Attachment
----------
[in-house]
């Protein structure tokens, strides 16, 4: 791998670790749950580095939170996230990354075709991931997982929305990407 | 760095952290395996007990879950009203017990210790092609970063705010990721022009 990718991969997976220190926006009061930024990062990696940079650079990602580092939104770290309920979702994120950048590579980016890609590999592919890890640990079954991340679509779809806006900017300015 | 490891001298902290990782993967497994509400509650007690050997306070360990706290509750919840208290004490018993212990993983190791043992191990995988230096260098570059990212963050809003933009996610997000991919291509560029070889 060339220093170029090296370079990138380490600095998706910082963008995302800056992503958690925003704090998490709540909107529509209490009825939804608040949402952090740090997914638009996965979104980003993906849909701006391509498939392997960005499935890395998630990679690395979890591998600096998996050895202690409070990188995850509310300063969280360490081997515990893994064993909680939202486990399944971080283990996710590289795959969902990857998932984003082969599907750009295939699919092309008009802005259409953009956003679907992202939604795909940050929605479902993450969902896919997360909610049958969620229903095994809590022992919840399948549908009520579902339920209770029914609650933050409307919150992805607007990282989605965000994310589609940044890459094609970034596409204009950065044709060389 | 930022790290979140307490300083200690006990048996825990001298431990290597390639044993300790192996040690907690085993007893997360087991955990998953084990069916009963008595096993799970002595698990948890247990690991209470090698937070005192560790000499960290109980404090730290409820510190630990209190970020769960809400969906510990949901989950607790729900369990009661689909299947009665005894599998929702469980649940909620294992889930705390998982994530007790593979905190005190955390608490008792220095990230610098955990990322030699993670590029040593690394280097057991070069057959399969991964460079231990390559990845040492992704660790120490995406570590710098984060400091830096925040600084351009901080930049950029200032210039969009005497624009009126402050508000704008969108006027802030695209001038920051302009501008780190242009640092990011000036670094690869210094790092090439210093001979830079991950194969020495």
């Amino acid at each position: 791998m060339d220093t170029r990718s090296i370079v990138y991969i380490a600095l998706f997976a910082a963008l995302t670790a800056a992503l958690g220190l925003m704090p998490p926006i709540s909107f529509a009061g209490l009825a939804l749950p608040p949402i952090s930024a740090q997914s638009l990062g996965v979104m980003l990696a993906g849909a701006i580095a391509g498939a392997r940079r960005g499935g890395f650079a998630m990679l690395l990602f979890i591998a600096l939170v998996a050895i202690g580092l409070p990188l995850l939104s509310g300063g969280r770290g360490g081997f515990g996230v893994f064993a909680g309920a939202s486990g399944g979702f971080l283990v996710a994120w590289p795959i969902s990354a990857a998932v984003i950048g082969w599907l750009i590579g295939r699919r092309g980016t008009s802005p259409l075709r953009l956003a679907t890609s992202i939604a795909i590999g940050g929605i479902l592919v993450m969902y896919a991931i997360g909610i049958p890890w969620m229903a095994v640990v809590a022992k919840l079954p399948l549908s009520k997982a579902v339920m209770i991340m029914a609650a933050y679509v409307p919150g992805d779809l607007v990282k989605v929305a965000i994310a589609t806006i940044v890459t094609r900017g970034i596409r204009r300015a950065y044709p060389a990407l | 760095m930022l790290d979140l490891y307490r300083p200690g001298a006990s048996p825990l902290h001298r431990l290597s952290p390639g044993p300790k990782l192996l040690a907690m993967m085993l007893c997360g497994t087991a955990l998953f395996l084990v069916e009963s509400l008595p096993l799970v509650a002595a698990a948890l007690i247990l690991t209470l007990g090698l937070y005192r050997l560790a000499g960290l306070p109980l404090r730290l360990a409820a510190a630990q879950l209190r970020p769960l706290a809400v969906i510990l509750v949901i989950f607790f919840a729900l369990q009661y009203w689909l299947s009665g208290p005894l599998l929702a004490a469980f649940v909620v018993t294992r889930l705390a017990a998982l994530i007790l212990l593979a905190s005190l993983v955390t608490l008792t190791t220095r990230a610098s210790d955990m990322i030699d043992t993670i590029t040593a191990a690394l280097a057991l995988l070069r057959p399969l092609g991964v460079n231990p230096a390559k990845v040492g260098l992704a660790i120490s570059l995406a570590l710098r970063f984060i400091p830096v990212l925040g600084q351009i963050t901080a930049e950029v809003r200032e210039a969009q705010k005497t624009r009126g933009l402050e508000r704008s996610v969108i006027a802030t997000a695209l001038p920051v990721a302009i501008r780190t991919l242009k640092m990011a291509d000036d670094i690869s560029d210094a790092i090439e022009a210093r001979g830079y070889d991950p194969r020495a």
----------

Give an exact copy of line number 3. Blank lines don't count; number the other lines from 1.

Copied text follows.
């Amino acid at each position: 791998m060339d220093t170029r990718s090296i370079v990138y991969i380490a600095l998706f997976a910082a963008l995302t670790a800056a992503l958690g220190l925003m704090p998490p926006i709540s909107f529509a009061g209490l009825a939804l749950p608040p949402i952090s930024a740090q997914s638009l990062g996965v979104m980003l990696a993906g849909a701006i580095a391509g498939a392997r940079r960005g499935g890395f650079a998630m990679l690395l990602f979890i591998a600096l939170v998996a050895i202690g580092l409070p990188l995850l939104s509310g300063g969280r770290g360490g081997f515990g996230v893994f064993a909680g309920a939202s486990g399944g979702f971080l283990v996710a994120w590289p795959i969902s990354a990857a998932v984003i950048g082969w599907l750009i590579g295939r699919r092309g980016t008009s802005p259409l075709r953009l956003a679907t890609s992202i939604a795909i590999g940050g929605i479902l592919v993450m969902y896919a991931i997360g909610i049958p890890w969620m229903a095994v640990v809590a022992k919840l079954p399948l549908s009520k997982a579902v339920m209770i991340m029914a609650a933050y679509v409307p919150g992805d779809l607007v990282k989605v929305a965000i994310a589609t806006i940044v890459t094609r900017g970034i596409r204009r300015a950065y044709p060389a990407l | 760095m930022l790290d979140l490891y307490r300083p200690g001298a006990s048996p825990l902290h001298r431990l290597s952290p390639g044993p300790k990782l192996l040690a907690m993967m085993l007893c997360g497994t087991a955990l998953f395996l084990v069916e009963s509400l008595p096993l799970v509650a002595a698990a948890l007690i247990l690991t209470l007990g090698l937070y005192r050997l560790a000499g960290l306070p109980l404090r730290l360990a409820a510190a630990q879950l209190r970020p769960l706290a809400v969906i510990l509750v949901i989950f607790f919840a729900l369990q009661y009203w689909l299947s009665g208290p005894l599998l929702a004490a469980f649940v909620v018993t294992r889930l705390a017990a998982l994530i007790l212990l593979a905190s005190l993983v955390t608490l008792t190791t220095r990230a610098s210790d955990m990322i030699d043992t993670i590029t040593a191990a690394l280097a057991l995988l070069r057959p399969l092609g991964v460079n231990p230096a390559k990845v040492g260098l992704a660790i120490s570059l995406a570590l710098r970063f984060i400091p830096v990212l925040g600084q351009i963050t901080a930049e950029v809003r200032e210039a969009q705010k005497t624009r009126g933009l402050e508000r704008s996610v969108i006027a802030t997000a695209l001038p920051v990721a302009i501008r780190t991919l242009k640092m990011a291509d000036d670094i690869s560029d210094a790092i090439e022009a210093r001979g830079y070889d991950p194969r020495a």